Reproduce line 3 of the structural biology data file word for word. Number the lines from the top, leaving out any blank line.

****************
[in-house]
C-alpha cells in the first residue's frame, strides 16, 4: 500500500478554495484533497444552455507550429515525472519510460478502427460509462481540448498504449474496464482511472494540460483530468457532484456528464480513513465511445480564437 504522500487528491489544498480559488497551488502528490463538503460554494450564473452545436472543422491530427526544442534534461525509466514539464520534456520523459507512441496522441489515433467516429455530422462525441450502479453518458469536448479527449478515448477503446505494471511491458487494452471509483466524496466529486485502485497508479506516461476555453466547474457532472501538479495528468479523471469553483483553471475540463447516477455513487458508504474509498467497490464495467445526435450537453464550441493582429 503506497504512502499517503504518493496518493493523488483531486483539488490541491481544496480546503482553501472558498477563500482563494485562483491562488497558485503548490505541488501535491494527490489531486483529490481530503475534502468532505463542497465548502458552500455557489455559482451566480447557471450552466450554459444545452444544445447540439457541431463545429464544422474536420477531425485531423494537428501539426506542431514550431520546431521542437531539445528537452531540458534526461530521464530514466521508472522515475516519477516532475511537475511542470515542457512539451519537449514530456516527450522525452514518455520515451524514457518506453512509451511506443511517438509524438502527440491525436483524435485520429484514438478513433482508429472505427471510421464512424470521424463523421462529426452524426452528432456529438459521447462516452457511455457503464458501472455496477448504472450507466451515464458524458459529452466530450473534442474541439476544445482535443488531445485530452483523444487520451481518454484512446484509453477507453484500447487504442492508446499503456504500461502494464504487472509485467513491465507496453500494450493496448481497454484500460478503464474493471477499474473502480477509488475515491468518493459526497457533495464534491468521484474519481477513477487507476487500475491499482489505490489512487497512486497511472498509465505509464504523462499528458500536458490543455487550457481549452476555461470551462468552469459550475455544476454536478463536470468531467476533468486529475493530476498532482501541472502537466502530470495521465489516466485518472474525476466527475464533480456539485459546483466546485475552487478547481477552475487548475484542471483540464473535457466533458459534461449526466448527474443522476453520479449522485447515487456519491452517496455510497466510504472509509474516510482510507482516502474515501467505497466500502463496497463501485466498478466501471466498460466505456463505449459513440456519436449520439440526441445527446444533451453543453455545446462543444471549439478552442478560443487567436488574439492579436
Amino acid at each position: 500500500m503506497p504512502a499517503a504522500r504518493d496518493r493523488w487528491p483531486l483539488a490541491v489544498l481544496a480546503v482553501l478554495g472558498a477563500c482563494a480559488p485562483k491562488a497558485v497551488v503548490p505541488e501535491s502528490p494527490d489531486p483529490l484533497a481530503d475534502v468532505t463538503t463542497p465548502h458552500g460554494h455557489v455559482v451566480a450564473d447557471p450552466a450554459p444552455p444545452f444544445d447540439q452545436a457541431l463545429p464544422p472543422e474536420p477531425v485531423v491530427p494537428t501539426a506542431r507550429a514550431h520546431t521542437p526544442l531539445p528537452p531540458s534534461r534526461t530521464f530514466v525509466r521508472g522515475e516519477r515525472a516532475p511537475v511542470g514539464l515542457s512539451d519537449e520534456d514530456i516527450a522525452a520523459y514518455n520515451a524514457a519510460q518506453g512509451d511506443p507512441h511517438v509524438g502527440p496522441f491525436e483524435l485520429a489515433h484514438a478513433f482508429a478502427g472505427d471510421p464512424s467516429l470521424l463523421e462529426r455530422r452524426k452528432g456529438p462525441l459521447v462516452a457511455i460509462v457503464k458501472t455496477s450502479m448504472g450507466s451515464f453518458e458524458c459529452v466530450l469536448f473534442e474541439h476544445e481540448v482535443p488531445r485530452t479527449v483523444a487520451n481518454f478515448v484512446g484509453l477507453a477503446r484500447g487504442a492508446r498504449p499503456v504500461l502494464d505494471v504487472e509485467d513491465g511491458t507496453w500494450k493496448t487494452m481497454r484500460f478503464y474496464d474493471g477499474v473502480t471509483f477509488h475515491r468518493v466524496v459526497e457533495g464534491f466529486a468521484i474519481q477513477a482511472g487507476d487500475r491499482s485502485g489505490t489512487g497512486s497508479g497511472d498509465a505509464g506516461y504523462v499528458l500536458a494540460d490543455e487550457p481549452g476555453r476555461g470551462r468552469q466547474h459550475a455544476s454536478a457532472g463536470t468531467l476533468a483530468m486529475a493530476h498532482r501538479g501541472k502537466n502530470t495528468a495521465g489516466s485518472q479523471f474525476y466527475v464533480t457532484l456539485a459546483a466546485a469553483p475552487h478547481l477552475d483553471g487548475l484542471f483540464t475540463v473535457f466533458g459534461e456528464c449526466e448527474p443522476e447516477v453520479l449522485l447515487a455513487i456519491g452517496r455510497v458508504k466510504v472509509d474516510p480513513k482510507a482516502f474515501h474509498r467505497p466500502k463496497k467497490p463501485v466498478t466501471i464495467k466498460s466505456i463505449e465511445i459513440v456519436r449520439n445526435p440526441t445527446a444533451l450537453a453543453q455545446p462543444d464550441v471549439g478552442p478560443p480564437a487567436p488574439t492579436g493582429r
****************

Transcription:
Amino acid at each position: 500500500m503506497p504512502a499517503a504522500r504518493d496518493r493523488w487528491p483531486l483539488a490541491v489544498l481544496a480546503v482553501l478554495g472558498a477563500c482563494a480559488p485562483k491562488a497558485v497551488v503548490p505541488e501535491s502528490p494527490d489531486p483529490l484533497a481530503d475534502v468532505t463538503t463542497p465548502h458552500g460554494h455557489v455559482v451566480a450564473d447557471p450552466a450554459p444552455p444545452f444544445d447540439q452545436a457541431l463545429p464544422p472543422e474536420p477531425v485531423v491530427p494537428t501539426a506542431r507550429a514550431h520546431t521542437p526544442l531539445p528537452p531540458s534534461r534526461t530521464f530514466v525509466r521508472g522515475e516519477r515525472a516532475p511537475v511542470g514539464l515542457s512539451d519537449e520534456d514530456i516527450a522525452a520523459y514518455n520515451a524514457a519510460q518506453g512509451d511506443p507512441h511517438v509524438g502527440p496522441f491525436e483524435l485520429a489515433h484514438a478513433f482508429a478502427g472505427d471510421p464512424s467516429l470521424l463523421e462529426r455530422r452524426k452528432g456529438p462525441l459521447v462516452a457511455i460509462v457503464k458501472t455496477s450502479m448504472g450507466s451515464f453518458e458524458c459529452v466530450l469536448f473534442e474541439h476544445e481540448v482535443p488531445r485530452t479527449v483523444a487520451n481518454f478515448v484512446g484509453l477507453a477503446r484500447g487504442a492508446r498504449p499503456v504500461l502494464d505494471v504487472e509485467d513491465g511491458t507496453w500494450k493496448t487494452m481497454r484500460f478503464y474496464d474493471g477499474v473502480t471509483f477509488h475515491r468518493v466524496v459526497e457533495g464534491f466529486a468521484i474519481q477513477a482511472g487507476d487500475r491499482s485502485g489505490t489512487g497512486s497508479g497511472d498509465a505509464g506516461y504523462v499528458l500536458a494540460d490543455e487550457p481549452g476555453r476555461g470551462r468552469q466547474h459550475a455544476s454536478a457532472g463536470t468531467l476533468a483530468m486529475a493530476h498532482r501538479g501541472k502537466n502530470t495528468a495521465g489516466s485518472q479523471f474525476y466527475v464533480t457532484l456539485a459546483a466546485a469553483p475552487h478547481l477552475d483553471g487548475l484542471f483540464t475540463v473535457f466533458g459534461e456528464c449526466e448527474p443522476e447516477v453520479l449522485l447515487a455513487i456519491g452517496r455510497v458508504k466510504v472509509d474516510p480513513k482510507a482516502f474515501h474509498r467505497p466500502k463496497k467497490p463501485v466498478t466501471i464495467k466498460s466505456i463505449e465511445i459513440v456519436r449520439n445526435p440526441t445527446a444533451l450537453a453543453q455545446p462543444d464550441v471549439g478552442p478560443p480564437a487567436p488574439t492579436g493582429r